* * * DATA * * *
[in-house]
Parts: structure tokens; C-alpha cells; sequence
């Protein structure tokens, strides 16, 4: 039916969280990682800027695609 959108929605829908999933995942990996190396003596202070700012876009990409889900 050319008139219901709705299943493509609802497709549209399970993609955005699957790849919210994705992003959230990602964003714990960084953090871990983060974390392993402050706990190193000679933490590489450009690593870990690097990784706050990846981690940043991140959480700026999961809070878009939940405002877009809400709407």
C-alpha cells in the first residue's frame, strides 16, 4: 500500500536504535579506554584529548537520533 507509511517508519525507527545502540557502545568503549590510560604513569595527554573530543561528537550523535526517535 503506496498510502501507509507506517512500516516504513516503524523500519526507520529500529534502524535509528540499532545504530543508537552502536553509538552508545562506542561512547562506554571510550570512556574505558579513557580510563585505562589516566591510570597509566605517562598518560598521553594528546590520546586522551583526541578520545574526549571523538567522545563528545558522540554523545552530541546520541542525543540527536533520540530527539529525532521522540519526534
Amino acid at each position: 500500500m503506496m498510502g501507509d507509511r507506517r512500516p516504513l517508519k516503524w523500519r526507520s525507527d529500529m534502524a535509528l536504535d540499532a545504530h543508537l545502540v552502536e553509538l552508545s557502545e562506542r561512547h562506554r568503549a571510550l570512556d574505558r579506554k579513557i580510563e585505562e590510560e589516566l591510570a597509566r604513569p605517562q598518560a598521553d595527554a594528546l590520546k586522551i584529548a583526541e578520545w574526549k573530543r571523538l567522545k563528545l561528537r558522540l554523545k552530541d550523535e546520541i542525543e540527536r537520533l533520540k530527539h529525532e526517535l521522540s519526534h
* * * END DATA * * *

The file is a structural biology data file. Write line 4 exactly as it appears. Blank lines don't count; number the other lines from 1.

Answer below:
C-alpha cells in the first residue's frame, strides 16, 4: 500500500536504535579506554584529548537520533 507509511517508519525507527545502540557502545568503549590510560604513569595527554573530543561528537550523535526517535 503506496498510502501507509507506517512500516516504513516503524523500519526507520529500529534502524535509528540499532545504530543508537552502536553509538552508545562506542561512547562506554571510550570512556574505558579513557580510563585505562589516566591510570597509566605517562598518560598521553594528546590520546586522551583526541578520545574526549571523538567522545563528545558522540554523545552530541546520541542525543540527536533520540530527539529525532521522540519526534